National Vocations Awareness Week: 4-11 August 2019
As I reflect on my discernment journey as a Covenant Josephite, I have come to realise that God’s call in my life manifested itself through my desire to respond to the needs I see in the world and my practical and joyful capacity in doing so. It is not simply a call to a way of life that only God wants for me, but also a way of life that I so desire. In this covenant relationship with God, I see myself as mutually responsible to the commitment that we (God and I) have both made. Affiliation with the Sisters of Saint Joseph of the Sacred Heart has helped me to remain focused on God’s call for mission and be guided by the charism of Mary MacKillop in my everyday life. In my view, I believe it is by God’s providence that the Sisters of Saint Joseph are available to support this new pathway.
A question that I get asked often is why not either choose a vowed life or simply choose a single/married life? Why Covenant Josephite? Traditionally within the Catholic Church we are given an either-or choice. Those who are called to become vowed religious live in a separate community that is distinguished from those who are single or married. The vocation of a single or married life is often seen as a half-hearted devotion to God’s mission due to other life commitments. However, I believe that one can still fully devote oneself to God’s mission and bring it to other aspects of life whole-heartedly. For many Catholics it seemed difficult to comprehend a calling to fully devote one’s life without living in the conformity of a vowed religious life. As a result, I have found that spiritual formation, ministry and discernment support are often lacking for single and married people. With a heart that desires a deepening of my relationship with God, I began my discernment journey in 2009. After several failed attempts in finding a congregation that has a place for the vocation that God has whispered into my heart, I gradually came to know of the Sisters of Saint Joseph where a new vocation pathway called “Covenant Josephite” was shown to me. Through the support of a discernment guide and a discernment team that offered me the opportunity to explore with an open heart all possible pathways, I came to recognise my place as a Covenant Josephite and made my first commitment in 2016. Since then, the discernment journey has not ended but rather continued in a challenging way as God continues to lead me into a life that I have not planned for myself.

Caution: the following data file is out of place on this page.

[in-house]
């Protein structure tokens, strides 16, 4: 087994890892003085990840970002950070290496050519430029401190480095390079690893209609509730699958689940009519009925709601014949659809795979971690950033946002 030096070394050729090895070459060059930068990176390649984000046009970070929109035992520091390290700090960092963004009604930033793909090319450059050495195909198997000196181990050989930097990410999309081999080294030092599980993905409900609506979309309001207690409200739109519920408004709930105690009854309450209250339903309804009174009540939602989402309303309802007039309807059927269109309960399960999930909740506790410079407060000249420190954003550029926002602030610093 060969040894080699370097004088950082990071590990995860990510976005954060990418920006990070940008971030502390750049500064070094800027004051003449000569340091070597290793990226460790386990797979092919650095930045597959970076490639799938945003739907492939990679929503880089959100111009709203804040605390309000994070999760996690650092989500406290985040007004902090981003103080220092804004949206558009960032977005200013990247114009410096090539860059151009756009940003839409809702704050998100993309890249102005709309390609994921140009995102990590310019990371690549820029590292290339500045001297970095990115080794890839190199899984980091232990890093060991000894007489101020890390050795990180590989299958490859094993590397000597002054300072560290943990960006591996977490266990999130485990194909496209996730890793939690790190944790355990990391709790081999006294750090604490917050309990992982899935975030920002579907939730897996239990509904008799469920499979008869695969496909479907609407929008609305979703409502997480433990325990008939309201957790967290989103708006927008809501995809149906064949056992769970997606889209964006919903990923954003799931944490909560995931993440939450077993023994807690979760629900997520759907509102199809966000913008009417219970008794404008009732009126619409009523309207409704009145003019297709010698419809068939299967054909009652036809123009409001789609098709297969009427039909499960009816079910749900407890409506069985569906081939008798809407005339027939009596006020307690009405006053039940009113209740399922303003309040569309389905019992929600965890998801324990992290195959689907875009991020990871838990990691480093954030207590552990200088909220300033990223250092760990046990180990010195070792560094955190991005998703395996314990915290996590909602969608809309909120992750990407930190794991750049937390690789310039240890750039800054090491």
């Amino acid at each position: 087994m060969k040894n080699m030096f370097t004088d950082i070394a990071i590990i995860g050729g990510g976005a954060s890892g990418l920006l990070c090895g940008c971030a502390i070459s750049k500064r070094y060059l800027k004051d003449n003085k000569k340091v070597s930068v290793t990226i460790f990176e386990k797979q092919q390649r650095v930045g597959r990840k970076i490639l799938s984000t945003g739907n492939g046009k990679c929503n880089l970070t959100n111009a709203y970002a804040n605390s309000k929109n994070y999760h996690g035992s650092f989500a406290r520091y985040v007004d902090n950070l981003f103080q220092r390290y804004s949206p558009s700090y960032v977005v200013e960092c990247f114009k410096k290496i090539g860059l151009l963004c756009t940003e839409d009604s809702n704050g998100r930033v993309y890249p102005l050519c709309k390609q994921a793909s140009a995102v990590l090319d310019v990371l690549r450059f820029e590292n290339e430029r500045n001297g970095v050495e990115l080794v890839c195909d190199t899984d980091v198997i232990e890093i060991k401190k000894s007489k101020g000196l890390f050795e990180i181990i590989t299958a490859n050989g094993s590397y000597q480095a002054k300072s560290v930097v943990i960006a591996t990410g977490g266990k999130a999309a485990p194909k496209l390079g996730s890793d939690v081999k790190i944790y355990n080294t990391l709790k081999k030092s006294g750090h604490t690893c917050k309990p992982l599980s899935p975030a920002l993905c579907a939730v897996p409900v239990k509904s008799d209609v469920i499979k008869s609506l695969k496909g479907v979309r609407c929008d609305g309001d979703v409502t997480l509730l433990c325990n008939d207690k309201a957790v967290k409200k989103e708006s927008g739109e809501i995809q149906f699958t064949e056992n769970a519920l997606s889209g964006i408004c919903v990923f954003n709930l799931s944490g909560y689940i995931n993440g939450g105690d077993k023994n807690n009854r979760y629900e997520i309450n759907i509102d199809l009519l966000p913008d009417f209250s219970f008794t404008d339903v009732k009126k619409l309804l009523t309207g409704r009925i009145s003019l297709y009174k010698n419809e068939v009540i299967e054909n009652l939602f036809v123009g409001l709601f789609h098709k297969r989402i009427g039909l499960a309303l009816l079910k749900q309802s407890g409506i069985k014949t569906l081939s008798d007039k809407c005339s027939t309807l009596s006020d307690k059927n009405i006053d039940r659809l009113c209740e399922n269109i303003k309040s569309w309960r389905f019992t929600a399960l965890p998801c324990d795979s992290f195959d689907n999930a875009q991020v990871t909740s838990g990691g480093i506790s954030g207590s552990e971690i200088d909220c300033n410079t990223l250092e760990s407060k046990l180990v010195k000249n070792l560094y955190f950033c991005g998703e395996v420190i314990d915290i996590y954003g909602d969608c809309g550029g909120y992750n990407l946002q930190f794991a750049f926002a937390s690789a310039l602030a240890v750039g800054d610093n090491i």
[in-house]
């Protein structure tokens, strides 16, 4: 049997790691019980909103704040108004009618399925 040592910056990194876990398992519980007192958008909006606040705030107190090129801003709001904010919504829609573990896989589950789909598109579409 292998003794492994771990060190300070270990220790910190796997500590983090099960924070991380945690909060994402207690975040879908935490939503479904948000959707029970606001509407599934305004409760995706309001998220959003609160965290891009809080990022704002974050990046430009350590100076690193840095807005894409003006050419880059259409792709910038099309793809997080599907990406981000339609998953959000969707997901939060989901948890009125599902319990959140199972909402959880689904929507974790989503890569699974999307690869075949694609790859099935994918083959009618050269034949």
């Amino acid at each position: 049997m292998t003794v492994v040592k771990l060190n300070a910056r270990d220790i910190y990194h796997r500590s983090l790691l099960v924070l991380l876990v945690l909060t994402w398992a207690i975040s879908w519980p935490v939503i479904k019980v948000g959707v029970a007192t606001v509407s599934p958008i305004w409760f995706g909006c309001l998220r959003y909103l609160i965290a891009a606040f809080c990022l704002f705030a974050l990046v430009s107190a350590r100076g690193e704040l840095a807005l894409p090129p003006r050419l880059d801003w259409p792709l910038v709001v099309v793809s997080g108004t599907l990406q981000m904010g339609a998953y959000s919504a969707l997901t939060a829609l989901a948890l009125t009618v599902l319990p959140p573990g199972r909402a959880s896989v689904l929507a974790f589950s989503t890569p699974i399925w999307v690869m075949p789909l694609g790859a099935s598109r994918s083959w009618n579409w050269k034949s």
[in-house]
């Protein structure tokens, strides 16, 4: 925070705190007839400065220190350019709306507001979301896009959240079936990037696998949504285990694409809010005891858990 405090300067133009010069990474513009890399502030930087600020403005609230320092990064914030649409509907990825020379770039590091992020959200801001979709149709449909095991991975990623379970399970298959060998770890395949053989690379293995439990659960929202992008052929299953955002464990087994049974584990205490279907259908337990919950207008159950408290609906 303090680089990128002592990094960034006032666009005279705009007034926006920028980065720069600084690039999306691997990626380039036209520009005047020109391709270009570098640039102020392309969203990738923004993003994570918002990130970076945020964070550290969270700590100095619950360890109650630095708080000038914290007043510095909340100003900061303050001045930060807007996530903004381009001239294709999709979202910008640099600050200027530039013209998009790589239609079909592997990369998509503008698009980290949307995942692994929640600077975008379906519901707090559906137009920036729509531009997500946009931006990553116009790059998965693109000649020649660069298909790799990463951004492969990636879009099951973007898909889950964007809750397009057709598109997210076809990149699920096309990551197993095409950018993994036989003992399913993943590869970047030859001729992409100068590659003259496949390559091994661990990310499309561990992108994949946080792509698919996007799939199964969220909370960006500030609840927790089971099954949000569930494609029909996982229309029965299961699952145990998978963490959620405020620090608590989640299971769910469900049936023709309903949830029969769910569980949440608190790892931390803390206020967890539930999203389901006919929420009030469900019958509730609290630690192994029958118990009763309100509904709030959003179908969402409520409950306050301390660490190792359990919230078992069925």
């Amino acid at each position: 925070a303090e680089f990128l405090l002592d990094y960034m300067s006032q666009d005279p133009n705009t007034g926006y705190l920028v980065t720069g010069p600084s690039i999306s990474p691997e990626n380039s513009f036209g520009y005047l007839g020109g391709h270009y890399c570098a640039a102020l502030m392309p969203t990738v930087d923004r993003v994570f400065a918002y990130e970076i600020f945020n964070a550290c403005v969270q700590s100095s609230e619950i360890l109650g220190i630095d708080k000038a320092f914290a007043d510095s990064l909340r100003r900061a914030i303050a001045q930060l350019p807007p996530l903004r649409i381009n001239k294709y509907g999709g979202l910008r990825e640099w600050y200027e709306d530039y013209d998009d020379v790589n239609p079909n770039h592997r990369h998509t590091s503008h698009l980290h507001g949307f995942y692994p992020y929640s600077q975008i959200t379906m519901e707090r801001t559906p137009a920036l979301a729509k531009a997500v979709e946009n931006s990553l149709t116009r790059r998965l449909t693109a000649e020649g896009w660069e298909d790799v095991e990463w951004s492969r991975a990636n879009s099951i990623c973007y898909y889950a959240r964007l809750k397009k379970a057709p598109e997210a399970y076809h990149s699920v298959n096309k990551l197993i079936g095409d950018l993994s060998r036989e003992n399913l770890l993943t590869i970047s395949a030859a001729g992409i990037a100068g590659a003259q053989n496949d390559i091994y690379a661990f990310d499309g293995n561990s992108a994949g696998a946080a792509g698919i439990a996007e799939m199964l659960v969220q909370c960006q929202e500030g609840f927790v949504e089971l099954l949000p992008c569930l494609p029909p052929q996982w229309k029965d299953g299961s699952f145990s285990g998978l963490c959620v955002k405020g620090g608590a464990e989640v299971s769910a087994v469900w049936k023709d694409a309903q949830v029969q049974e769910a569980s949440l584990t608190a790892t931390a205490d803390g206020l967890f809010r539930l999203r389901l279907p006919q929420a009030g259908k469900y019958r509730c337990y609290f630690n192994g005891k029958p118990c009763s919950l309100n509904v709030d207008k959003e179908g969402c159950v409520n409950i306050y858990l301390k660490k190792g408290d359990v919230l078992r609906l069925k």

What does it mean to be a Covenant Josephite? This is a question I try to be mindful of everyday, before making a decision and for every circumstance in my work, social and family life, thus furthering the guidance of Mary MacKillop to, “Never see a need without doing something about it.”
What is the need in this very moment that is calling me, and will I be joyful in my response to it? In discerning my answer to this question, I believe is the place for my vocation.